On Sunday, May 1, 2022, Maureen Anyanwu and Kadijah Amusat were preparing to register for the Techpoint Africa Blockchain Summit (TABS) Web3 Hackathon so they could be part of the winners of the $2,500 cash prize sponsored by Bitcoin exchange platform, Nairaex.
Registrations were closing on May 2, 2022, so they had limited time to pitch a solution. Thirty minutes till the form closed, and they still had no idea what Web3-powered solution they would pitch.
Just as the form was about to close, Anyanwu got an idea — a blockchain-powered virtual library.
With a few minutes on the clock, Amusat started writing the idea directly into the form as it came out of Anyanwu’s mouth. The idea was to build a library where authors could mint their books — just like art NFTs — for sale.
Like art and musical NFTs, the authors would remain owners of the book. The metadata would serve as a digital copyright system, opening independent authors to amazing opportunities, Amusat said. Anyone from anywhere in the world would be able to buy books from the platform with cryptocurrencies.
However, Anyanwu and Amusat weren’t so grounded when it came to blockchain engineering, and they needed someone with a bit more experience to help with building out the idea. So they called on Blessing Emah, who already had experience writing smart contracts.
The trio registered as team Blockchain Baddies, and on May 21, 2022, their last-minute idea, which they named Open Books, won them second place at the TABS Web3 Hackathon sponsored by Nairaex.
Five months later, the Blockchain Baddies are turning that idea into a startup and entering a Web3 accelerator — Women Build Web3 — that could grant them funding to get their blockchain-powered idea up and running.
The beauty of tech events
Anyawu, Amusat, and Emah were on different sides of the country, focusing on several things until mutual tech interests brought them together.
Amusat used to believe that the only impressive career anyone could have was becoming an engineer, doctor or even a lawyer, but the COVID-19 pandemic changed her perspective.
“I didn’t even know what Web3 was; I just knew there were websites. Even when I was thinking about choosing a career before university, all that was on my mind was civil engineering, mechanical engineering, or medicine.”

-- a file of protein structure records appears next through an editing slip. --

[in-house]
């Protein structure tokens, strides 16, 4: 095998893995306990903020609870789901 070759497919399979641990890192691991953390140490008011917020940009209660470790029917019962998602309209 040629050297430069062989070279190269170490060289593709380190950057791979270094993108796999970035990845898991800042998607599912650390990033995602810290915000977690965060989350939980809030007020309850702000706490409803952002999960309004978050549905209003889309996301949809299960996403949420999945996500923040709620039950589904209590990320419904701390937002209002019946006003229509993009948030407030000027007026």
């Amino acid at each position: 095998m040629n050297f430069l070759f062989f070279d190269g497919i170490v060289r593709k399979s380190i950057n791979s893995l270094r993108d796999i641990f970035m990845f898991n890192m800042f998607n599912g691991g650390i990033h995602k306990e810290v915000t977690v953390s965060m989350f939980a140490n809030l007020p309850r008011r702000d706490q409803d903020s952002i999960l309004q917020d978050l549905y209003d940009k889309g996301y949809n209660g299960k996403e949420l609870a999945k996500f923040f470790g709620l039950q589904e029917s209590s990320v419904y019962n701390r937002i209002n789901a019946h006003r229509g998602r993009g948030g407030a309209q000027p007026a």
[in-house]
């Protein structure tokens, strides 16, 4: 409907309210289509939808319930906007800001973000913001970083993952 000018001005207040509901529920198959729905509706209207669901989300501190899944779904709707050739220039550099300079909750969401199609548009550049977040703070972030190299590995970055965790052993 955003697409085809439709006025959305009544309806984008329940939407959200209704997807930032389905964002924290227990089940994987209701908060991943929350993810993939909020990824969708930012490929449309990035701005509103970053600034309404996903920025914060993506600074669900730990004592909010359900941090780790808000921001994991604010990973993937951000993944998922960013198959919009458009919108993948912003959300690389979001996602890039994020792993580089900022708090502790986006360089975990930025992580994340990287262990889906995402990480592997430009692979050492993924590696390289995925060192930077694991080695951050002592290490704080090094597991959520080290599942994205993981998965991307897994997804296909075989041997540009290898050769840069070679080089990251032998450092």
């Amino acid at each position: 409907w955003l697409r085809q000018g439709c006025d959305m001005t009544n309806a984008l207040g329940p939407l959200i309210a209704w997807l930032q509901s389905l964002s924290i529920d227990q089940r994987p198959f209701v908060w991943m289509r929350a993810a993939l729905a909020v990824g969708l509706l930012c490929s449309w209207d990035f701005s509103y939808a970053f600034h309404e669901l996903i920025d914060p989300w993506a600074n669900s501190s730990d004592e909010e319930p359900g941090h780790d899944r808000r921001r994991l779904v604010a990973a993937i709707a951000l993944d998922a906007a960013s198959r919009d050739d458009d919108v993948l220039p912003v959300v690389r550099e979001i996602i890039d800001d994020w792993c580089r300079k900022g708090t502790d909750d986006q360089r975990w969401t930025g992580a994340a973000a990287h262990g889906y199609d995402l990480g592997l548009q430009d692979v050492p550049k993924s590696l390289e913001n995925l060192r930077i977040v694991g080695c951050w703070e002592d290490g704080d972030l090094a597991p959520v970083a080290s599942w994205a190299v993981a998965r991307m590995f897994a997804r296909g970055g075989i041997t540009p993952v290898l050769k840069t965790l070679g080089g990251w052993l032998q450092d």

Even after graduating from the University of Ilorin, Kwara State, Nigeria, in 2019, a tech career wasn’t on Amusat’s radar. But in 2020, when COVID-19 struck, she found web development and other fields in tech, started learning and became very interested.
Her interest in tech found her going to every tech event she could find and vying for any opportunity that could land her any form of scholarship or training.
While hopping from one tech event to the other, she met fellow techies Anyanwu and Emah.
Five months is a long time
Since winning the hackathon in May, Blockchain Baddies have been up to different things. From relocating to another country and trying to find a sustainable 9-5, they weren’t doing much about Open Books, the idea that helped them come second at the TABS Web3 Hackathon.
However, Amusat knew it was a great idea, and it would be great if they were the ones who built it rather than someone else.
According to her, she applied to the accelerator programme because she knew she would need something to help her keep going. Something to make Open Books continue to matter to her.
“After we won the hackathon in May, a lot of people have been reaching out to me personally, telling us to build on the project because it’s a good project. They said even if it wasn’t something we wanted to make money from, we could just make it open source and have a baby project on the side.
“But we just came for the hackathon; we didn’t know it would be this serious. And in the midst of trying to figure out our personal lives, I knew we’d need something to help us continue caring about the project. So I applied for the accelerator programme.”
Women Build Web3 is an accelerator programme for women and non-binary developers learning and building in Web3, and this current cohort is its first.
“They’re going to train us not only on how to get funding but how to be a real startup.”
For what the future holds for Open Books and Blockchain Baddies, Amusat believes the most important thing is to focus on building the startup. While she admits that there can be different iterations of the platform, all that matters now is to build.